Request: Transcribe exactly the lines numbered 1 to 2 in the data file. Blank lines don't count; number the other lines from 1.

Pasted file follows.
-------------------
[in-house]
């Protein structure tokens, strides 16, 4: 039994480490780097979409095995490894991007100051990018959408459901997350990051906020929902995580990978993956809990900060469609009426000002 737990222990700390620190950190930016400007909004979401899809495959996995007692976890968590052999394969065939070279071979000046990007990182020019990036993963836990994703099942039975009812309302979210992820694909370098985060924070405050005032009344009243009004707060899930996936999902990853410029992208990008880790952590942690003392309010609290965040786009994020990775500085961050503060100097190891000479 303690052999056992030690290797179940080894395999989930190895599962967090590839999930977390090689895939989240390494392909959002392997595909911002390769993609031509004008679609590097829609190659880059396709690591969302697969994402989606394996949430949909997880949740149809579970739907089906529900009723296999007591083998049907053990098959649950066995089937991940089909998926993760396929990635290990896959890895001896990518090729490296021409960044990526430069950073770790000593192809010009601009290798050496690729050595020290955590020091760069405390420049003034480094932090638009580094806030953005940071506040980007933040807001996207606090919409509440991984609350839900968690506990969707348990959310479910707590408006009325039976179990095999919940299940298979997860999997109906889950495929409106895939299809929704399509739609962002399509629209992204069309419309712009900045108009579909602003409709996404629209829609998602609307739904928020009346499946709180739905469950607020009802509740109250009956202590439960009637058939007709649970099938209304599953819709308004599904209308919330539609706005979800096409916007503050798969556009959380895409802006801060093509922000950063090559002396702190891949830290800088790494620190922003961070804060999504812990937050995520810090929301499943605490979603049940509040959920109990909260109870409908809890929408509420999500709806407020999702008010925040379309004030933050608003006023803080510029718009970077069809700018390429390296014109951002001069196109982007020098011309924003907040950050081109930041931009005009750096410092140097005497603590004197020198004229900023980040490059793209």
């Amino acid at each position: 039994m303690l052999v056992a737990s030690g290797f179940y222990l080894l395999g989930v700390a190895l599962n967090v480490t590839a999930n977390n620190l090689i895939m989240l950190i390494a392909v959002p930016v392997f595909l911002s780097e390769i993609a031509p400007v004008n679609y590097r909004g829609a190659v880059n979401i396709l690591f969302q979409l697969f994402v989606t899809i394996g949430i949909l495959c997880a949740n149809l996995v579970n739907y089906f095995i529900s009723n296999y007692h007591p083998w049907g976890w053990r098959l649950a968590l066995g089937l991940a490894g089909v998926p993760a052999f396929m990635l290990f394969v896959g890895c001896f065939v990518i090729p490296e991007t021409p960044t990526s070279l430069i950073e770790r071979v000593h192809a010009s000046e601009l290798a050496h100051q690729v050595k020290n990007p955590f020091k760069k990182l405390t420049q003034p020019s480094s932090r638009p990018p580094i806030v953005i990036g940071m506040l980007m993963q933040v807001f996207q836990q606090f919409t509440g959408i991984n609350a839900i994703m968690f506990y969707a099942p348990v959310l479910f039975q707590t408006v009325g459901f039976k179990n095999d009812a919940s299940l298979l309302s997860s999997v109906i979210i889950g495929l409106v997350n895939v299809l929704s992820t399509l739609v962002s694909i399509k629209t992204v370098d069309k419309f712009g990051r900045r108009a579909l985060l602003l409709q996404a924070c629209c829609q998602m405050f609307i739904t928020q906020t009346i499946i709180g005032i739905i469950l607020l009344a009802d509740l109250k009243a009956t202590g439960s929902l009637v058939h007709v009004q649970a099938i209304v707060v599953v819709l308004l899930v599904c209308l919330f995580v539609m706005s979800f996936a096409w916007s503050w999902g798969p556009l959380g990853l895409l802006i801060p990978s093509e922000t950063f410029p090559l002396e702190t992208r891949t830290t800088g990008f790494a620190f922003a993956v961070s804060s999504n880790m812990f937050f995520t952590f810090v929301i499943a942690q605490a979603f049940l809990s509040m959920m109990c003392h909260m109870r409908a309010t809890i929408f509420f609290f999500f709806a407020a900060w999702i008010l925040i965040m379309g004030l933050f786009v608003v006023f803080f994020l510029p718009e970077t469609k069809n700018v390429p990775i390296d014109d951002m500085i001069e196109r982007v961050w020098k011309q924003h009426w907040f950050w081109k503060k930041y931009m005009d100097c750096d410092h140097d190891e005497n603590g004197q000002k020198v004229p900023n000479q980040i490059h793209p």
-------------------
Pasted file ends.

[in-house]
């Protein structure tokens, strides 16, 4: 039994480490780097979409095995490894991007100051990018959408459901997350990051906020929902995580990978993956809990900060469609009426000002 737990222990700390620190950190930016400007909004979401899809495959996995007692976890968590052999394969065939070279071979000046990007990182020019990036993963836990994703099942039975009812309302979210992820694909370098985060924070405050005032009344009243009004707060899930996936999902990853410029992208990008880790952590942690003392309010609290965040786009994020990775500085961050503060100097190891000479 303690052999056992030690290797179940080894395999989930190895599962967090590839999930977390090689895939989240390494392909959002392997595909911002390769993609031509004008679609590097829609190659880059396709690591969302697969994402989606394996949430949909997880949740149809579970739907089906529900009723296999007591083998049907053990098959649950066995089937991940089909998926993760396929990635290990896959890895001896990518090729490296021409960044990526430069950073770790000593192809010009601009290798050496690729050595020290955590020091760069405390420049003034480094932090638009580094806030953005940071506040980007933040807001996207606090919409509440991984609350839900968690506990969707348990959310479910707590408006009325039976179990095999919940299940298979997860999997109906889950495929409106895939299809929704399509739609962002399509629209992204069309419309712009900045108009579909602003409709996404629209829609998602609307739904928020009346499946709180739905469950607020009802509740109250009956202590439960009637058939007709649970099938209304599953819709308004599904209308919330539609706005979800096409916007503050798969556009959380895409802006801060093509922000950063090559002396702190891949830290800088790494620190922003961070804060999504812990937050995520810090929301499943605490979603049940509040959920109990909260109870409908809890929408509420999500709806407020999702008010925040379309004030933050608003006023803080510029718009970077069809700018390429390296014109951002001069196109982007020098011309924003907040950050081109930041931009005009750096410092140097005497603590004197020198004229900023980040490059793209």